People with sensitive eyes or specific types of contact lenses will find that certain contact solutions work better than others. If you need an affordable solution that disinfects and hydrates your lenses, a multipurpose solution may be your best option. For those with sensitive eyes or allergies, you can purchase a gentle saline solution to rinse your contacts before and after disinfecting them for optimal comfort (per Medical News Today).

Solutions that use hydrogen peroxide are another alternative if multipurpose solutions cause reactions or discomfort. However, you must use the special case provided with the solution, which changes the hydrogen peroxide to sterile saline over the course of a few hours (via the FDA). If you try to reinsert your lenses before the hydrogen peroxide is neutralized, you'll experience burning in your eyes and possible damage to the cornea.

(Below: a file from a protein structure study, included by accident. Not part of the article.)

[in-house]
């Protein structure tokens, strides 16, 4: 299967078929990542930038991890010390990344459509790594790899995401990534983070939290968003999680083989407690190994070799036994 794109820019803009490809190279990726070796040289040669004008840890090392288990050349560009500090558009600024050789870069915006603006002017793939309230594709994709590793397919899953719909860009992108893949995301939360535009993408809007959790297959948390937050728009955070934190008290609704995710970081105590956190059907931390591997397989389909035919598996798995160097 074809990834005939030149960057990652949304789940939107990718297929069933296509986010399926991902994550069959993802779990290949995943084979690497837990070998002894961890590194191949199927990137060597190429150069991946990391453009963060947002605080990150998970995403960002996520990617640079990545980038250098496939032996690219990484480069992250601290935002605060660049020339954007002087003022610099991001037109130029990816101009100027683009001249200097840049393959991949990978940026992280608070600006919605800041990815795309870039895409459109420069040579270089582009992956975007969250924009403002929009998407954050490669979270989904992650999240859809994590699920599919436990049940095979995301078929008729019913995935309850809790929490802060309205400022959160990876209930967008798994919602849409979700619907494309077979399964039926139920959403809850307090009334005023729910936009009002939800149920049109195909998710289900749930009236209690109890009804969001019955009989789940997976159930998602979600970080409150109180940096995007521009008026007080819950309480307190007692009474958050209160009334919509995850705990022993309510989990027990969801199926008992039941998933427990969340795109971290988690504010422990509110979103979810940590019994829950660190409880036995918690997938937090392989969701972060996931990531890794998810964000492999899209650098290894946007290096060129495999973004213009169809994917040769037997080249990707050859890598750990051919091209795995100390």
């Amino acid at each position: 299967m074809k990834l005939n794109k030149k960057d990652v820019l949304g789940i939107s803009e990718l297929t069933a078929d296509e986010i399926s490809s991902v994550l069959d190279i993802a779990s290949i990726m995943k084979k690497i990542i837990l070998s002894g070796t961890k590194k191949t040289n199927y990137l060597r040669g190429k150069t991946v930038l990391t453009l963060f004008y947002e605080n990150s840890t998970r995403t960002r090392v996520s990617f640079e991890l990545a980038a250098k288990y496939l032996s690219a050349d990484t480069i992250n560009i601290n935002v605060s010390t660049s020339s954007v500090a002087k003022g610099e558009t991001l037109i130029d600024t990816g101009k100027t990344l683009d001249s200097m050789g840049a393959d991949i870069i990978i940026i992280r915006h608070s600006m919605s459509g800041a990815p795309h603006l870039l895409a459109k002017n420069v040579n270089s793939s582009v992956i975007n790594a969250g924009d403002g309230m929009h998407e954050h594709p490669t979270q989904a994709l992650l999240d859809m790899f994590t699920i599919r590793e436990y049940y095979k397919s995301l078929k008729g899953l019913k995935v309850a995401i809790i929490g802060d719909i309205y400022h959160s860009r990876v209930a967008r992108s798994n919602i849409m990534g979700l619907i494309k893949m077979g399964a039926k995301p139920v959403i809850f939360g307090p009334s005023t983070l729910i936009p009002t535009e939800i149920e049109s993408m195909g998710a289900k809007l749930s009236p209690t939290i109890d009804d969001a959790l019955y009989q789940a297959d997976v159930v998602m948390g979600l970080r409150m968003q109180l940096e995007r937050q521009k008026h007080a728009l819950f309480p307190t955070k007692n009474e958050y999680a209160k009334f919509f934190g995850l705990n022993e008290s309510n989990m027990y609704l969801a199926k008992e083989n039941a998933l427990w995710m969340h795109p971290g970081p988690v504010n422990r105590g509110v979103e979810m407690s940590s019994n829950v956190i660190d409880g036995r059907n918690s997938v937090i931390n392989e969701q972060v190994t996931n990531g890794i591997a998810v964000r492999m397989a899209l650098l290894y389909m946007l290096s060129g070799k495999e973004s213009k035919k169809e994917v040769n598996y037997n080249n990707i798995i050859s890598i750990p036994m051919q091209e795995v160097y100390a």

Regular eye exams are important

After getting your contact lens prescription, you might feel like you're set for life. However, contact wearers should get annual exams to see if their eyes have changed and if contact lenses are still the best option for their type of vision loss. A thorough eye exam also helps detect eye diseases and other issues, which can lead to early treatment and improved vision (via the CDC).


According to VSP Vision Care, a contact lens exam is actually different from a routine eye exam. A regular eye check-up involves checking a person's eyesight and signs of potential problems. However, a contact lens exam involves different kinds of tests to see if your vision with contacts is as sharp as it should be. The doctor will also measure the surface of your eye in order to prescribe contact lenses that are the right size and fit. You'll also have a chance to discuss your contact lens options and which type is best for your needs.

Don't rewet contacts lenses with saliva

While it might be shocking that eyecare professionals even have to mention it, it's important to know that saliva is not a sterile or safe way to rewet your contacts. When your contacts are dry, irritating your eyes, or even fall out, don't stick them in your mouth to rewet them. The mouth is full of bacteria and other germs that can cause eye infections and other eye problems (via Yahoo! News). Your best bet is to throw away the problematic lenses and start with a new pair.